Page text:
How do I use DeMoivre's theorem to solve #z^3-1=0#?

2 Answers
Apr 4, 2015

If #z^3-1=0#, then we are looking for the cubic roots of unity, i.e. the numbers such that #z^3=1#.

If you're using complex numbers, then every polynomial equation of degree #k# yields exactly #k# solution. So, we're expecting to find three cubic roots.

De Moivre's theorem uses the fact that we can write any complex number as #\rho e^{i \theta}= \rho (\cos(\theta)+i\sin(\theta))#, and it states that, if
#z=\rho (\cos(\theta)+i\sin(\theta))#, then
#z^n = \rho^n (\cos(n \theta)+i\sin(n \theta))#

If you look at #1# as a complex number, then you have #\rho=1#, and #\theta=2\pi#. We are thus looking for three numbers such that #\rho^3=1#, and #3\theta=2\pi#.

Since #\rho# is a real number, the only solution to #\rho^3=1# is #\rho=1#. On the other hand, using the periodicity of the angles, we have that the three solutions for #\theta# are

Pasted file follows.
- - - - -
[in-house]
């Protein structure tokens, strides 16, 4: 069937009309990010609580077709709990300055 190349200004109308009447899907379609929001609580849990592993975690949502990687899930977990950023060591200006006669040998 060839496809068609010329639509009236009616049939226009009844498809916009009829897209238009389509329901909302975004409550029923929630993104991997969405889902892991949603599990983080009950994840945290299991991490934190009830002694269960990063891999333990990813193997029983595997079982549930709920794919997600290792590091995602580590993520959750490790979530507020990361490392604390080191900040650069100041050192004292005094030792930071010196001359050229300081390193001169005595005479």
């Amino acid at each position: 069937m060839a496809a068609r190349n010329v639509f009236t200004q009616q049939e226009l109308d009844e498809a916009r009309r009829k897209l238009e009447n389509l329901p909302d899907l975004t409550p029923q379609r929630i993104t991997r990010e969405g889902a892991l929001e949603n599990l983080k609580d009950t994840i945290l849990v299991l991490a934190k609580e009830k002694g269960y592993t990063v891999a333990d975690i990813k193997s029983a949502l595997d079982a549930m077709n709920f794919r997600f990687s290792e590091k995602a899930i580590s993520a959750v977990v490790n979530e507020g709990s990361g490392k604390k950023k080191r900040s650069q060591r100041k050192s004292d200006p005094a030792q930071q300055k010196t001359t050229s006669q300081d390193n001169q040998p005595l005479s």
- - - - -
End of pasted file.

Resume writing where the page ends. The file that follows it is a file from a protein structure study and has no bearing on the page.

#\theta_{1,2,3}=\frac{2k\pi}{3}#, for #k=0,1,2#.

This means that the three solutions are:

  1. #\rho=1, \theta=0#, which is the real number #1#.
  2. #\rho=1, \theta=\frac{2\pi}{3}#, which is the complex number #-1/2 + \sqrt{3}/2 i#
  3. #\rho=1, \theta=\frac{4\pi}{3}#, which is the complex number #-1/2 - \sqrt{3}/2 i#
Aug 1, 2017

Answer:

#z=1,ω,ω^2#

Explanation:

#z^3-1=0#

#z^3=1#

We know that any complex number, #a+bi#, can be written in modulus-argument form, #r(cosx+isinx)#, where #r=sqrt(a^2+b^2)# and #x# satisfies #sinx=b/r# and #cosx=a/r#.

#therefore 1 =1(cos0+isin0)#

So #z^3=cos(0+2kpi)+isin(0+2kpi) rarr# Since the solutions to trig equations aren't unique, we need to consider other possibilities.

#z=[cos(0+2kpi)+isin(0+2kpi)]^(1/3)#

Use de Moivre's theorem: #(cosx+isinx)^k=coskx+isinkx#

#z=cos(2/3kpi) +i sin(2/3kpi)#

Now we must consider every k such that #-pi< 2/3kpi ≤ pi#

#k = 0, z = 1#

#k = 1, z = cos(2/3pi) + isin(2/3pi) = -1/2+sqrt3/2 i#

#k= -1, z= cos(-2/3 pi) + i sin (-2/3pi) = -1/2 - sqrt3/2 i#

These values are called the cubic roots of unity and are usually written as #1, omega, omega^2#.

The fact that #omega' = omega^2# can easily be verified.